# tpdf

Student's t probability density function

## Syntax

``y = tpdf(x,nu)``

## Description

example

````y = tpdf(x,nu)` returns the probability density function (pdf) of the Student's t distribution with `nu` degrees of freedom, evaluated at the values in `x`.```

## Examples

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The value of the pdf at the mode is an increasing function of the degrees of freedom.

The mode of the Student's t distribution is at x = 0. Compute the pdf at the mode for degrees of freedom `1` to `6`.

`tpdf(0,1:6)`
```ans = 1×6 0.3183 0.3536 0.3676 0.3750 0.3796 0.3827 ```

The t distribution converges to the standard normal distribution as the degrees of freedom approach infinity.

Compute the difference between the pdfs of the standard normal distribution and the Student's t distribution pdf with `30` degrees of freedom.

`difference = tpdf(-2.5:2.5,30)-normpdf(-2.5:2.5)`
```difference = 1×6 0.0035 -0.0006 -0.0042 -0.0042 -0.0006 0.0035 ```

## Input Arguments

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Values at which to evaluate the pdf, specified as a scalar value or an array of scalar values.

• To evaluate the pdf at multiple values, specify `x` using an array.

• To evaluate the pdfs of multiple distributions, specify `nu` using an array.

If either or both of the input arguments `x` and `nu` are arrays, then the array sizes must be the same. In this case, `tpdf` expands each scalar input into a constant array of the same size as the array inputs. Each element in `y` is the pdf value of the distribution specified by the corresponding element in `nu`, evaluated at the corresponding element in `x`.

Example: `[-1 0 3 4]`

Data Types: `single` | `double`

Degrees of freedom for the Student's t distribution, specified as a positive scalar value or an array of positive scalar values.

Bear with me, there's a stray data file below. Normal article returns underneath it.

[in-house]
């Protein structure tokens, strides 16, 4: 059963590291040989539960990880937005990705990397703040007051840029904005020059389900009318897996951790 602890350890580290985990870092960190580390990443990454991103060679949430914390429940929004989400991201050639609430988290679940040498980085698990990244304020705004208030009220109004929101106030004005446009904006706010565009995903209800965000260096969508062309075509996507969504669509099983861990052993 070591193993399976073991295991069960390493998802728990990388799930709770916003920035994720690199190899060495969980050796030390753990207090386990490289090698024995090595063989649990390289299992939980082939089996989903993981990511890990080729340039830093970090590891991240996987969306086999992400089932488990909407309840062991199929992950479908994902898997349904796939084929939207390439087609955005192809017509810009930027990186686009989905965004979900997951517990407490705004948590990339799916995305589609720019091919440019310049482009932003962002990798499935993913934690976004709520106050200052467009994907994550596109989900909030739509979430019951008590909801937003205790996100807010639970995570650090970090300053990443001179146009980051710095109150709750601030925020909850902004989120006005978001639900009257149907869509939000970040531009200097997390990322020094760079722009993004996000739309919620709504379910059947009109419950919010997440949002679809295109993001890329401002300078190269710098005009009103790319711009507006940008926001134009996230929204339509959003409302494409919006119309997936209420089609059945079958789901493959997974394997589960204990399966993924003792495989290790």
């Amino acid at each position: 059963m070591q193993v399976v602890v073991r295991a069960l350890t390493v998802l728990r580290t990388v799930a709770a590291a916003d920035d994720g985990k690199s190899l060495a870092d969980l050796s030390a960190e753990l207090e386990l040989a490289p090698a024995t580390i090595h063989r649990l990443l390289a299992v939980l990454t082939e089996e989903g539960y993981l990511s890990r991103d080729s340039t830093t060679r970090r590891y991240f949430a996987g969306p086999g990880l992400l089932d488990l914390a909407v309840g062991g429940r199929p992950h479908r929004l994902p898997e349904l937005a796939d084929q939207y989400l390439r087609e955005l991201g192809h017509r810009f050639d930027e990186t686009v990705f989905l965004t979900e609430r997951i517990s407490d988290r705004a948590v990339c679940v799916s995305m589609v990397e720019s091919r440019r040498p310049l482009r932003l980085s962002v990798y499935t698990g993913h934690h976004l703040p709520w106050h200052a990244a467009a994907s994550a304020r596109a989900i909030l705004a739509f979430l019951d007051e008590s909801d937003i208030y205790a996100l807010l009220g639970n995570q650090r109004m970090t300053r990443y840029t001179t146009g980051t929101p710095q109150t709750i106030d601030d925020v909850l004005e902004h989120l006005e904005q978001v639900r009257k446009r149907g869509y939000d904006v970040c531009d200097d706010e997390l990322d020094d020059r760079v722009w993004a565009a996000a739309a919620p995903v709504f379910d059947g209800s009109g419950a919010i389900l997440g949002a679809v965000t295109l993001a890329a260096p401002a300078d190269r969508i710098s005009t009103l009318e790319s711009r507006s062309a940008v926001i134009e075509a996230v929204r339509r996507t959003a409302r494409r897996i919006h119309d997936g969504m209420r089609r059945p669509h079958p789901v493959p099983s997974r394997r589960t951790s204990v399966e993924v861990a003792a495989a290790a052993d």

• To evaluate the pdf at multiple values, specify `x` using an array.

• To evaluate the pdfs of multiple distributions, specify `nu` using an array.

If either or both of the input arguments `x` and `nu` are arrays, then the array sizes must be the same. In this case, `tpdf` expands each scalar input into a constant array of the same size as the array inputs. Each element in `y` is the pdf value of the distribution specified by the corresponding element in `nu`, evaluated at the corresponding element in `x`.

Example: `[9 19 49 99]`

Data Types: `single` | `double`

## Output Arguments

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pdf values evaluated at the values in `x`, returned as a scalar value or an array of scalar values. `p` is the same size as `x` and `nu` after any necessary scalar expansion. Each element in `y` is the pdf value of the distribution specified by the corresponding element in `nu`, evaluated at the corresponding element in `x`.

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### Student’s t pdf

The Student's t distribution is a one-parameter family of curves. The parameterν is the degrees of freedom. The Student's t distribution has zero mean.

The pdf of the Student's t distribution is

`$y=f\left(x|\nu \right)=\frac{\Gamma \left(\frac{\nu +1}{2}\right)}{\Gamma \left(\frac{\nu }{2}\right)}\frac{1}{\sqrt{\nu \pi }}\frac{1}{{\left(1+\frac{{x}^{2}}{\nu }\right)}^{\frac{\nu +1}{2}}},$`

where ν is the degrees of freedom and Γ( · ) is the Gamma function. The result y is the probability of observing a particular value of x from the Student’s t distribution with ν degrees of freedom.

## Alternative Functionality

• `tpdf` is a function specific to the Student's t distribution. Statistics and Machine Learning Toolbox™ also offers the generic function `pdf`, which supports various probability distributions. To use `pdf`, specify the probability distribution name and its parameters. Note that the distribution-specific function `tpdf` is faster than the generic function `pdf`.

• Use the Probability Distribution Function app to create an interactive plot of the cumulative distribution function (cdf) or probability density function (pdf) for a probability distribution.

## Version History

Introduced before R2006a